Can Rabbits Go Out in the Rain?

Domesticated rabbits seem to enjoy the summer months, especially those that have a large outdoor space to play. For an owner there may not be a more satisfying sight than watching your pet bunny zoom and binky about the lawn while you enjoy a cool drink. However, summer doesn’t last forever and what do you do when the weather takes a turn for the worse? Most of us know that rabbits don’t enjoy submersion in water but what about rain? Do you need to bring your pet in when it rains or can rabbits go out in the rain? Here’s the short answer….

Yes. Rabbits can go out in the rain, however, shelter should be available so they can get out of it if it becomes too heavy. Domesticated rabbits should be completely dried off before being put back in their hutch/enclosure to prevent them from getting too cold. Light rain wont bother a rabbit at all but elderly rabbits more prone to health problems and longer-haired breeds who may be difficult to dry when saturated should be discouraged from sitting in the rain for too long.

Will My Rabbit Get Sick If It Gets Wet?

It’s widely accepted that domesticated rabbits are a little happier and healthier in indoor setups however with a little effort on your part it is perfectly possible for them to live a long, happy and healthy life outdoors too. One key requirement of an outdoor set up is providing the rabbit a place to escape from inclement weather.

This highlights that to be healthy a rabbit needs to be kept dry and comfortable. Although sitting out in the rain for short periods is unlikely to make your rabbit sick, prolonged exposure to damp and wet conditions could cause health problems that could lead to a rabbit becoming very sick. Here are a few of the possible issues that may result from being wet….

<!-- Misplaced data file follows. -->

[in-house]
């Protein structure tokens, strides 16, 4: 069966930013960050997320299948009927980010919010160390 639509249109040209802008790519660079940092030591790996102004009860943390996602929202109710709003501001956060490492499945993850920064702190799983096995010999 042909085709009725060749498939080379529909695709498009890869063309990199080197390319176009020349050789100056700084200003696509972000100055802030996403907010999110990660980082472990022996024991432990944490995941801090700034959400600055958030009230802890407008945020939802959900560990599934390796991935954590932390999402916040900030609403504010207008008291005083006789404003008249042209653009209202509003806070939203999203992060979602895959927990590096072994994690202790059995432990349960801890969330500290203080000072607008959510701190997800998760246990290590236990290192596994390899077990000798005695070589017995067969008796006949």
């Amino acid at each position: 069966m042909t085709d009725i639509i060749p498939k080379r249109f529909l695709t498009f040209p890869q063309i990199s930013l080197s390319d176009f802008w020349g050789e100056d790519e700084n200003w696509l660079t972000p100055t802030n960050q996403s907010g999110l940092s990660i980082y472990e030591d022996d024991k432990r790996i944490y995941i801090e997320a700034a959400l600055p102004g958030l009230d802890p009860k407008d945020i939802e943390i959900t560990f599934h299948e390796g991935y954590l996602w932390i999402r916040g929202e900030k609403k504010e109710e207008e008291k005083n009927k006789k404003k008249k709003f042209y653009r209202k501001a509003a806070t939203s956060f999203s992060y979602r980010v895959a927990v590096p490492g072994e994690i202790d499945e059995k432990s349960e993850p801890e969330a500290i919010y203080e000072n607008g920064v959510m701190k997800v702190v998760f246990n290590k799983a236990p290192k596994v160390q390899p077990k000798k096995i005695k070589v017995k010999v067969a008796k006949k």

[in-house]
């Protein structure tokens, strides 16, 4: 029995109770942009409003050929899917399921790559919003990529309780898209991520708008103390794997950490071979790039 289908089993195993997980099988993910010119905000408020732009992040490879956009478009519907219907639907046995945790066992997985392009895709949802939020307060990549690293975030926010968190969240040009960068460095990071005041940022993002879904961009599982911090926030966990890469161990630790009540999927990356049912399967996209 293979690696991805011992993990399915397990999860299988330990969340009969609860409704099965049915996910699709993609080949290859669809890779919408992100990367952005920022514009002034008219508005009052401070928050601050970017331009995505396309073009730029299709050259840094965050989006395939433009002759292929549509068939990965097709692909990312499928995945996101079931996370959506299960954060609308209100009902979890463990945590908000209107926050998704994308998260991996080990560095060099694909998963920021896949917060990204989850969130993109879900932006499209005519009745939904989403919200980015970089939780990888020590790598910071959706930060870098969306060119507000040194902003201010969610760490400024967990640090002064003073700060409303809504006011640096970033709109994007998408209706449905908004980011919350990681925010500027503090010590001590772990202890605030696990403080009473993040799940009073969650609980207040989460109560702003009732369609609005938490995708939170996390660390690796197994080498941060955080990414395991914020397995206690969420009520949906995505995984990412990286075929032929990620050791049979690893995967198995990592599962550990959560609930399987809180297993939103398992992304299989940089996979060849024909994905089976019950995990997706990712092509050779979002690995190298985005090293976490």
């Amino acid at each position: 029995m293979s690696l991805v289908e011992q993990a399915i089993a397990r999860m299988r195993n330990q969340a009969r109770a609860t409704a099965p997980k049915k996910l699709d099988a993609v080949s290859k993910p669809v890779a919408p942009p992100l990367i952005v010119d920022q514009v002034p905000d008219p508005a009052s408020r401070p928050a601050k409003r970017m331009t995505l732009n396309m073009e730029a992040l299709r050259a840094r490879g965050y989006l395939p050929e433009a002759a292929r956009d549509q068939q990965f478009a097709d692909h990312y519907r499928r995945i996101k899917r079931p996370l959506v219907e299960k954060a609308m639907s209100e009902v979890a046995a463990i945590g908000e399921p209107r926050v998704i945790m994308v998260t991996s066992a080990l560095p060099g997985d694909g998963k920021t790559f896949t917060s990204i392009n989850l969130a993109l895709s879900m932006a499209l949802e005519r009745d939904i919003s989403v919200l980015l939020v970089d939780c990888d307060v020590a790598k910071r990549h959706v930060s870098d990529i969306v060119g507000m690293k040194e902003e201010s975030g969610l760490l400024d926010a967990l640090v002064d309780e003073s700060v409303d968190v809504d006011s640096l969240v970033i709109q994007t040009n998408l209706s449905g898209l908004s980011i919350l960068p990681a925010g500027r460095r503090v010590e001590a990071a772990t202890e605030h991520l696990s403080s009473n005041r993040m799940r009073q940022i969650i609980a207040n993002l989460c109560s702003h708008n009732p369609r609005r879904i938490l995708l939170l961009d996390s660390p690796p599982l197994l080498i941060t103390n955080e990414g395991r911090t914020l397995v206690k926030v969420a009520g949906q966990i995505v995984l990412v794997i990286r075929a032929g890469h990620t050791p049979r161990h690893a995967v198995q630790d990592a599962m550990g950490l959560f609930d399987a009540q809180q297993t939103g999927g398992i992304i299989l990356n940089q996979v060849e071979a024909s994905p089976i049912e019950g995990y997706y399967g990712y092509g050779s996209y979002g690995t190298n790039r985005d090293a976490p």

In the wild rabbits live in underground warrens and are kept warm through shared body heat from its occupants even in cold temperatures. Domestic rabbits kept outdoors, in most cases live above ground, either in a hutch or other enclosure.

Domestic rabbits suffer in extremes of temperature and in colder climates where temps regularly hit freezing or below keeping them indoors is recommended. At 0°C a rabbit will start to feel uncomfortable and at -7°C they are at serious risk of hypothermia which can occur if their body temperature falls below the normal range of 38.3 – 39.4°C (101-103° F).

In moderate climates like the United Kingdom, domestic rabbits can adapt to cooler winters providing they are introduced to them gradually. Heat pads, blankets and a bonded companion to snuggle up to are all things that make the cold seasons tolerable. However, wet and cold conditions are a different story.

Think about how you feel when you get out of the shower, Cold right? Now imagine how a rabbit feels after being outside during a rainstorm! Worse still, if the rabbit still hasn’t managed to dry off by the time the sun goes down, those cold temperatures are going to feel a whole lot worse as their fur fails to trap the warmth against the skin.

In circumstances such as these, and if a rabbit were unable to dry off and get warm, freezing and hypothermia would pose a serious risk.

A rabbit in the early stages of hypothermia will become lethargic and its ears and limbs will look pale and feel cold. As the condition develops breathing will become shallow and the heartbeat will become weak. In its later stages, hypothermia can lead to coma and even death.